European Commission President Ursula von der Leyen traveled to Kyiv on Saturday on an unannounced visit. Zelensky was to be her guest and discuss Ukraine’s wish to join the European Union. Ukraine wants to be granted “candidate status”, an important step in the long road to E.U. membership. Next week, the commission will make recommendations on Ukraine’s future status.

European Parliament President Roberta Metsola said Friday that the bloc’s legislative body supports Ukraine’s bid. But rifts have emerged between Central European countries and Baltic states, which support swift action on Ukraine’s candidacy, and Western European countries that are more reluctant to fast-track the process for a country with a history of corruption. There are some E.U. Diplomats suggested that Ukraine membership could be several decades away.

Rare tension appeared to surface between the United States and Ukraine early in the weekend, after President Biden said Zelensky “didn’t want to hear it” when U.S. intelligence officials warned of a Russian attack before the Feb. 24 invasion.

Biden spoke about the United States’ commitment to Ukraine at a Democratic fundraising event in Los Angeles on Friday night, the Associated Press reported. He said, “Nothing similar has occurred since World War II.”

Ukrainian officials rejected Biden’s account that his administration’s warnings had fallen on deaf ears in Kyiv. Mykhailo Podolyak, a Zelensky advisor, told Ukrainian news site that Ukraine was aware that Russia planned to invade. However there had been uncertainty over how large an attack would be.

The White House declined to comment.

Anxiety over the ramifications of the conflict for global food security continued to mount, with Germany’s agriculture minister accusing Russia of using starvation as a weapon.

Cem Ozdemir decried the “particularly disgusting kind of warfare” on a German television news program. Moscow is still blocking Ukraine’s Black Sea ports from exporting millions of tonnes of grain.

Meanwhile, in the Russian-controlled city of Kherson, the first 23 Russian passports were presented to Ukrainian citizens in a ceremony Saturday, Russian state media reported. Russian-controlled areas of Zaporizhzhia and the Kherson region have been granted Russian passports by Kremlin-appointed authorities.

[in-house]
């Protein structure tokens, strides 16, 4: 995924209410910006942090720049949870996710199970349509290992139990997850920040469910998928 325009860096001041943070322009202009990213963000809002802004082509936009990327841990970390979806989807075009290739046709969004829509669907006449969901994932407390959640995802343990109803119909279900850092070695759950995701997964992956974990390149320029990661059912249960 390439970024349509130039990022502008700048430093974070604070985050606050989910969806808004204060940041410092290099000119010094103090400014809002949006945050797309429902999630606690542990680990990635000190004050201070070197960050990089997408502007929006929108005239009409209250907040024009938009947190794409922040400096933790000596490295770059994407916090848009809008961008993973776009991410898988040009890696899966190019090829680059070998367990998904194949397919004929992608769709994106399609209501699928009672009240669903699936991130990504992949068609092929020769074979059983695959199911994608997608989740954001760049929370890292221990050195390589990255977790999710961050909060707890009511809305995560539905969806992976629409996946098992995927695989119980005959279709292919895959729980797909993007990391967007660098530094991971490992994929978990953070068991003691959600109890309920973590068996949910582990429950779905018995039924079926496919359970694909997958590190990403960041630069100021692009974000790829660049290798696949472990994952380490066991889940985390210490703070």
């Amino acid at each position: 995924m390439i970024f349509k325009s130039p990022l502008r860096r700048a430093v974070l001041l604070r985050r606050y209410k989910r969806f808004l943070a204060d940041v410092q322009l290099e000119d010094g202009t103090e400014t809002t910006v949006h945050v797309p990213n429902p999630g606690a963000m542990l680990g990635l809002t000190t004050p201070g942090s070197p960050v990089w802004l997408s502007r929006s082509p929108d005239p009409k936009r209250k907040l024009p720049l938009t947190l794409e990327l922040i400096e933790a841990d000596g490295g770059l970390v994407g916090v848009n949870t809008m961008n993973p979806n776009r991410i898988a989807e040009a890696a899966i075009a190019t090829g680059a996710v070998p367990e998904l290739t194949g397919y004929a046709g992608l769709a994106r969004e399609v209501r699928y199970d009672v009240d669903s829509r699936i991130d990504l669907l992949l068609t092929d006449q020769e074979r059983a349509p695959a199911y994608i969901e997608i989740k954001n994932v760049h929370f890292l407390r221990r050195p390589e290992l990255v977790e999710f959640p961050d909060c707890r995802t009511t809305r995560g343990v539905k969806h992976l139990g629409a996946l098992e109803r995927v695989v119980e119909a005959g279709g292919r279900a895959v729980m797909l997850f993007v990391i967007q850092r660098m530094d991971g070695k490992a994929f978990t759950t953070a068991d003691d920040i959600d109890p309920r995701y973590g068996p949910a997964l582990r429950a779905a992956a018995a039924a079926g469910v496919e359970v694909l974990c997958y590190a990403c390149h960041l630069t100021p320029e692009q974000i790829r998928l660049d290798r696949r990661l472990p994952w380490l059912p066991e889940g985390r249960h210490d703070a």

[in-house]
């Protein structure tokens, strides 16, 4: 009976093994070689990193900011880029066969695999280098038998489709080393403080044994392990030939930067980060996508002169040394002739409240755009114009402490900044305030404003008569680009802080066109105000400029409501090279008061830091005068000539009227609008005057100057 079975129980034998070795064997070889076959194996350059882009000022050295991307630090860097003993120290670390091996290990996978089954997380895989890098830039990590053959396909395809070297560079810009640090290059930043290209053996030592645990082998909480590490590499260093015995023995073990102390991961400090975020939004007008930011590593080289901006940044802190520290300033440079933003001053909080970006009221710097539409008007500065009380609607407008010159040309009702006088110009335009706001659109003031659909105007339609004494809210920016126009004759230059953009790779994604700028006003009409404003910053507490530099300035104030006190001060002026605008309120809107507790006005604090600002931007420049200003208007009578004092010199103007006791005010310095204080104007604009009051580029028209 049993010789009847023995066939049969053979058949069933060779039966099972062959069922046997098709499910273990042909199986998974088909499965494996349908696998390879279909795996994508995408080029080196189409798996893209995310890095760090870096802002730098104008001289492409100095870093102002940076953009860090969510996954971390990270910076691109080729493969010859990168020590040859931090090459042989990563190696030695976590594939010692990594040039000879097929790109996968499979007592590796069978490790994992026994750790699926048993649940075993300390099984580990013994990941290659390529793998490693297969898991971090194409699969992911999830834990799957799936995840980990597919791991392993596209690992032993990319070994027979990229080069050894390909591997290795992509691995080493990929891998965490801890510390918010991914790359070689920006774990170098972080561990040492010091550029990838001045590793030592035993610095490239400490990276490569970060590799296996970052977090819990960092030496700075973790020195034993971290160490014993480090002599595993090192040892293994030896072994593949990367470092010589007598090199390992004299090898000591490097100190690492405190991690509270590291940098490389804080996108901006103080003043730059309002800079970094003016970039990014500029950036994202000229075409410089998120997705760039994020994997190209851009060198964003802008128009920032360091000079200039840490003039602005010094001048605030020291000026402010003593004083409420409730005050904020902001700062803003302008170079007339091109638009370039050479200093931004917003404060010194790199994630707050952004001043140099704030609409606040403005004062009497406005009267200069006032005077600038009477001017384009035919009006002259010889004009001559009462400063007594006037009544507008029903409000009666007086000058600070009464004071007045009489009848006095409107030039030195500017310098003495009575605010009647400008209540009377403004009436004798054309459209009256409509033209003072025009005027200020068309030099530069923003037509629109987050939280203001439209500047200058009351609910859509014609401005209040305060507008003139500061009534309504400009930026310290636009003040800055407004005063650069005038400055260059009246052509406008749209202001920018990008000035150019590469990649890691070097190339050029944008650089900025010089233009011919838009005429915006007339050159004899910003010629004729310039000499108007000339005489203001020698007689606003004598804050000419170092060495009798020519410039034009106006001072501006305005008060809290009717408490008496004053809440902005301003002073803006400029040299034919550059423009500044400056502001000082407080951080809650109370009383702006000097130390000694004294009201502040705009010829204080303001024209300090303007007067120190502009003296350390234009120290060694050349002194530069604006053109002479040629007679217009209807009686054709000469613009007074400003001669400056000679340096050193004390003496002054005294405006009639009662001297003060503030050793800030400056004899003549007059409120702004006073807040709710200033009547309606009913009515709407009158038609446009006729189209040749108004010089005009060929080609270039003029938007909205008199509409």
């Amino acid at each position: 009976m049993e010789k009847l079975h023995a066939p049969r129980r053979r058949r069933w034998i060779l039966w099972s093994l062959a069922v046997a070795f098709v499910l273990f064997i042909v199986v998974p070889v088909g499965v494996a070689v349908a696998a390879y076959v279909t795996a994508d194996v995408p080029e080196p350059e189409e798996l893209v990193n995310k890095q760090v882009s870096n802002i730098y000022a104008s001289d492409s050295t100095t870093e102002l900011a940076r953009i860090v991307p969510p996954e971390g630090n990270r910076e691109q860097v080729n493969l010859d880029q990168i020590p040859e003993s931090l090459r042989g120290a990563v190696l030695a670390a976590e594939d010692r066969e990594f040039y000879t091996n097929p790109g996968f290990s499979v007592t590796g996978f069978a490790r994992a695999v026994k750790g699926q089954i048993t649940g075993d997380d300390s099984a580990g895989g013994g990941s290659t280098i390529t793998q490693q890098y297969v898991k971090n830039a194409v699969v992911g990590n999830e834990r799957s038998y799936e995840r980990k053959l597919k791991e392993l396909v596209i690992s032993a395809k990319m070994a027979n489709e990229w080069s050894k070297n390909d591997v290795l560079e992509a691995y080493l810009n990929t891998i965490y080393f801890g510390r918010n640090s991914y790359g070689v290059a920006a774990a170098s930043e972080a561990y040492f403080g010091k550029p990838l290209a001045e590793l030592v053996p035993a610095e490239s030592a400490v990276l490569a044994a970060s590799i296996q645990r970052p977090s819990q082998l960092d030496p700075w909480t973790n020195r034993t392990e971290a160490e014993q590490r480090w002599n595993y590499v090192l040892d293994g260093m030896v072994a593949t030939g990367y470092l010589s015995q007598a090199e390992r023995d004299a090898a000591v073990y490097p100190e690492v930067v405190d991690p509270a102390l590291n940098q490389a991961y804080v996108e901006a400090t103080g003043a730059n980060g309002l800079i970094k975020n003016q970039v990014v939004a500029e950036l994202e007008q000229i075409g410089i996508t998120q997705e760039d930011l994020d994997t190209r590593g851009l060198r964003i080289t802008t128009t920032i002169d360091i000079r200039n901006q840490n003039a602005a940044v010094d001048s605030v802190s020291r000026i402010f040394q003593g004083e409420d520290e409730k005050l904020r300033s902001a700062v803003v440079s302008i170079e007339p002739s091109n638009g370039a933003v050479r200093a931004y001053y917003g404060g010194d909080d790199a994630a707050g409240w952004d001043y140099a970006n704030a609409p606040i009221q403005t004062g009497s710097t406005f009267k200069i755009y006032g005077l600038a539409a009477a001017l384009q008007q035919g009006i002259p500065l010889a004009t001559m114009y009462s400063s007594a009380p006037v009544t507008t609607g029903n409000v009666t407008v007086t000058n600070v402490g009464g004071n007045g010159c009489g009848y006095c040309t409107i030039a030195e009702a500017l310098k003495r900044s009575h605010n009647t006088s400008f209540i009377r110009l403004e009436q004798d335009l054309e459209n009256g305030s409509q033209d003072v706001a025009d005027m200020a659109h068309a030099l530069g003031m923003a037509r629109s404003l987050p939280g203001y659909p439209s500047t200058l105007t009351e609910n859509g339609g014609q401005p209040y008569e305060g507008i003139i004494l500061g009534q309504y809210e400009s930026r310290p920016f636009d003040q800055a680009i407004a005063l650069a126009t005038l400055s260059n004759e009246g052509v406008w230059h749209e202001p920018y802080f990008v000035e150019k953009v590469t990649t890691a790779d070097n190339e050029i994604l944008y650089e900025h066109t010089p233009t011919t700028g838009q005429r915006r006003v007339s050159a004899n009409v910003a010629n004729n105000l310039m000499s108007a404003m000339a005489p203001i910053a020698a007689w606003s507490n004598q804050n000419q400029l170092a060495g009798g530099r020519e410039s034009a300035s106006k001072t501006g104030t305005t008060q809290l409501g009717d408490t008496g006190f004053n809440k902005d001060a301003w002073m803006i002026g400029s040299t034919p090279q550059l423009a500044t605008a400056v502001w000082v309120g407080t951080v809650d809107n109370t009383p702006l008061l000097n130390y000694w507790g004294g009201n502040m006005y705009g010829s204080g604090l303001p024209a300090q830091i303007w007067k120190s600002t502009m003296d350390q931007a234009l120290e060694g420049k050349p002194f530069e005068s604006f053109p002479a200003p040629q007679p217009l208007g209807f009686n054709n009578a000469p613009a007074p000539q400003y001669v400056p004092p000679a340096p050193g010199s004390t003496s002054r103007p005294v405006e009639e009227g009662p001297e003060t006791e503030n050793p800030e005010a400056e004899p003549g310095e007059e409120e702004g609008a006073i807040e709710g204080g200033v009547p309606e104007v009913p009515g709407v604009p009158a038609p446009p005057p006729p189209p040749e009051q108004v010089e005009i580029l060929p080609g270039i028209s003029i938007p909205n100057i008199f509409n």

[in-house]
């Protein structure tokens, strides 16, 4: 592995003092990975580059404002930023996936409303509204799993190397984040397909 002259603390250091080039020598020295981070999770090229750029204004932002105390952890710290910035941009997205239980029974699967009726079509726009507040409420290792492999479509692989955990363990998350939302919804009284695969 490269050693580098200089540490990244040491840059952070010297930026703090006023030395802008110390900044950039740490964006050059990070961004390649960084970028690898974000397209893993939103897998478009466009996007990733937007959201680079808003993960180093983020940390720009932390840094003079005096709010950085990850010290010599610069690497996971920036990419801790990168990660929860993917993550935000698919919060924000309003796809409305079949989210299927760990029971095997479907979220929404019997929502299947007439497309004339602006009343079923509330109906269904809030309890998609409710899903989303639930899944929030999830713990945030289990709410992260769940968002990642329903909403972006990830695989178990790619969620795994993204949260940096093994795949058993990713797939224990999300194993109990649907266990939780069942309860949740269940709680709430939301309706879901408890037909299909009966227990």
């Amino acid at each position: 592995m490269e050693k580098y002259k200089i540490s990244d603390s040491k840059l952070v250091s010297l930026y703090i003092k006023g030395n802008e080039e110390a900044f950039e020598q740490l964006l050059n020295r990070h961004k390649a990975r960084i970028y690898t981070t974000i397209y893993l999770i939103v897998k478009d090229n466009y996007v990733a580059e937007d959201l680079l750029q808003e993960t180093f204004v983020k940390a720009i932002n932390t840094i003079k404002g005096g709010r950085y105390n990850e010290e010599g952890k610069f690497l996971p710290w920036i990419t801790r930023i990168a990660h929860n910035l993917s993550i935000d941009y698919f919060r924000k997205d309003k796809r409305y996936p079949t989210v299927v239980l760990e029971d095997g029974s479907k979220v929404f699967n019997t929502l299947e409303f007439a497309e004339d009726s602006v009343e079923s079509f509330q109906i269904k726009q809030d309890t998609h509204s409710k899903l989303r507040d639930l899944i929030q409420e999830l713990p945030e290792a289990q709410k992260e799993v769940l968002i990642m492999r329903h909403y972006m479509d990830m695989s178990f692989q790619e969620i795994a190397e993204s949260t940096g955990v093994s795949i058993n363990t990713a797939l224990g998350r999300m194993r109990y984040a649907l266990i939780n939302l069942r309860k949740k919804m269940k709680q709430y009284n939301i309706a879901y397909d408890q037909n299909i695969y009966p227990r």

Ukrainian and Western officials fear Moscow intends to annex the captured areas. Over the past two years, Russia has distributed passports to Ukrainians living in separatist-controlled parts of eastern Ukraine in an apparent effort to create the conditions to justify the fresh invasion.

Russia has taken a number of other measures to exert administrative and cultural control over the Ukrainian regions it has occupied.

Russian officials are reportedly planning to train teachers in eastern Ukraine using Russian curriculums, according to the pro-Moscow Ukrainian news site Strana. According to Strana, Russian officials have started introducing Russian curriculums into the schools in Mariupol (the southern port city Russian forces conquered last month), said Petro Andryushchenko on Telegram. He was an advisor to Mariupol’s Ukrainian-backed mayor.

But occupation authorities still struggle to provide basic services, including medical care, to residents, the Washington-based Institute for the Study of War reported Friday.

David L. Stern in Mukachevo, Ukraine, Timothy Bella in Washington, Victoria Bisset and Ellen Francis in London, and Katerina Ang and Amy Cheng in Seoul contributed to this report.